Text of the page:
Brent R. Petersen and David D. Falconer, "Equalization in Cyclostationary Interference." Tech. Rep. SCE 90-01, Department of Systems and Computer Engineering, Carleton University, Ottawa, Ontario, Canada, K1S 5B6, Jan. 8, 1990.


Communication channels where bandwidth efficiency is a prime concern suffer from interference (crosstalk), the principal performance-limiting impairment in many communications systems. Interference arises where communications systems lie in close proximity and it has two forms: co-channel interference and adjacent-channel interference. In twisted-pair subscriber loops, interference is in the form of co-channel interference. In radio channels, as in satellite, microwave, indoor wireless and digital cellular systems, it is in the form of co-channel and adjacent-channel interference. In these systems where the communication is digital, the baud rate clocks are similar, the systems use similar modulation techniques such as PAM, QAM or PSK, and there are only a few dominant or phase-aligned interferers, then the power of the interference can vary with period equal to the baud period, hence the term cyclostationary interference.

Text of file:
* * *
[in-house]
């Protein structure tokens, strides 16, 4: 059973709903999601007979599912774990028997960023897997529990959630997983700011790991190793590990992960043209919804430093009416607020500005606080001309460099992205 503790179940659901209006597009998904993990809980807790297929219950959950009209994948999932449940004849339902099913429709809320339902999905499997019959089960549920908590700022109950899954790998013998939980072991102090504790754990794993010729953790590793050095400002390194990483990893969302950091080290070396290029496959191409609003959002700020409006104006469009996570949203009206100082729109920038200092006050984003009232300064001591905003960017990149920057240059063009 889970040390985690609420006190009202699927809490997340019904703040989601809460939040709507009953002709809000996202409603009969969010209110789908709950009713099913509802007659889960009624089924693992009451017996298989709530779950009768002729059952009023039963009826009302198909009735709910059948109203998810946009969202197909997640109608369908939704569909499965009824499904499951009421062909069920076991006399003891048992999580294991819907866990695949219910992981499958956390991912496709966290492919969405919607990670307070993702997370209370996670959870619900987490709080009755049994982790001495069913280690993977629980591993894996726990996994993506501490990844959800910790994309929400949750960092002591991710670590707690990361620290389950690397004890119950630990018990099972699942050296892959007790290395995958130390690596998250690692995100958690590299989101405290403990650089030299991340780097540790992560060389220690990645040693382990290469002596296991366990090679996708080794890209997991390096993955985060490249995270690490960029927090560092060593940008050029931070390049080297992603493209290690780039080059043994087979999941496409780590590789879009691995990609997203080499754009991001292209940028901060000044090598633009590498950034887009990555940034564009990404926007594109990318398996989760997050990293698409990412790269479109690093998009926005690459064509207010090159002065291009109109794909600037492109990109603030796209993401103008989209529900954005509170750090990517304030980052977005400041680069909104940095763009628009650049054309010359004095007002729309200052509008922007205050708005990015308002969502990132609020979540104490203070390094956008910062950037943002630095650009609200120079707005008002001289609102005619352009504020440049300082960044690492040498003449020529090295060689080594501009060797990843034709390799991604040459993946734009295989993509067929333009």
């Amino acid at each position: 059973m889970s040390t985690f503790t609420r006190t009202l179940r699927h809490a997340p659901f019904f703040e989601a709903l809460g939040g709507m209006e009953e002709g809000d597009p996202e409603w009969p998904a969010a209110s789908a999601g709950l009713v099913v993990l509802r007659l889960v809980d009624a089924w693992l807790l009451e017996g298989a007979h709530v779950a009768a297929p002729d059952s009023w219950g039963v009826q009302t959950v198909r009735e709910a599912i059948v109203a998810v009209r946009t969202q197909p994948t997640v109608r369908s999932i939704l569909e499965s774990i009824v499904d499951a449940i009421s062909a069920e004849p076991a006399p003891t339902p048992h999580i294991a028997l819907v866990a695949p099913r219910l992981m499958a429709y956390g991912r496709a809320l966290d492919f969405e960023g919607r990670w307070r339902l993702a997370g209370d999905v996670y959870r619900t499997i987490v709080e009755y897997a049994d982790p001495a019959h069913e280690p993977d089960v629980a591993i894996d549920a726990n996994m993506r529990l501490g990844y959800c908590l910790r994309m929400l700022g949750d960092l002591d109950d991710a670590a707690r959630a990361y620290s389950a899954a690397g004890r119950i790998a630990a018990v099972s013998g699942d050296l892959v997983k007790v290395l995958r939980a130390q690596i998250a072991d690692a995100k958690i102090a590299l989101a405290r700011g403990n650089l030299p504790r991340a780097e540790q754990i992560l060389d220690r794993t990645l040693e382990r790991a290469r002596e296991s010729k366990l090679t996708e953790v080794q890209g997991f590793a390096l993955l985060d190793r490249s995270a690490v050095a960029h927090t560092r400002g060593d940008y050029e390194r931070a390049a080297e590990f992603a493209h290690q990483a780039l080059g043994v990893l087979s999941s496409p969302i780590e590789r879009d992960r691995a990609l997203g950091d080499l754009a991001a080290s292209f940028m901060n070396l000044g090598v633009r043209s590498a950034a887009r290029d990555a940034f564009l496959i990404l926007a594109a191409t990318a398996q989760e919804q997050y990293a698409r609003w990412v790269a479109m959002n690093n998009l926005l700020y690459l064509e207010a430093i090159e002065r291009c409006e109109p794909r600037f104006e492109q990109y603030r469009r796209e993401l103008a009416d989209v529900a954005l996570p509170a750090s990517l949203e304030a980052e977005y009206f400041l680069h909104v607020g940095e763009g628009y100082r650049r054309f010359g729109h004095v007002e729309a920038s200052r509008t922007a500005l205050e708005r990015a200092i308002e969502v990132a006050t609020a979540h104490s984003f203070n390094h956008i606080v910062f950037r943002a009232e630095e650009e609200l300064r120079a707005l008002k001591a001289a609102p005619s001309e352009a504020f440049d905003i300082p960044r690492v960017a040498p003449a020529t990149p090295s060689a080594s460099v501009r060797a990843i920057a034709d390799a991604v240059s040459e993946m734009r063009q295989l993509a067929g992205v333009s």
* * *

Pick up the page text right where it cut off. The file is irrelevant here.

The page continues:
In this report, the linear equalizer receiver is analysed under the criterion of minimizing the mean square error in the presence multiple cyclostationary interferers and additive white noise. Furthermore this situation is compared to the case where the mean power spectrum of the interference is the same, but stationary. In order to provide more understanding of the analysis, a pedagogical example is presented. Some preliminary analysis for the zero-forcing and decision-feedback equalizer is also presented. Finally in the context of a subscriber loop system application the performance of the linear equalizer in the presence of cyclostationary interference and stationary noise is compared.

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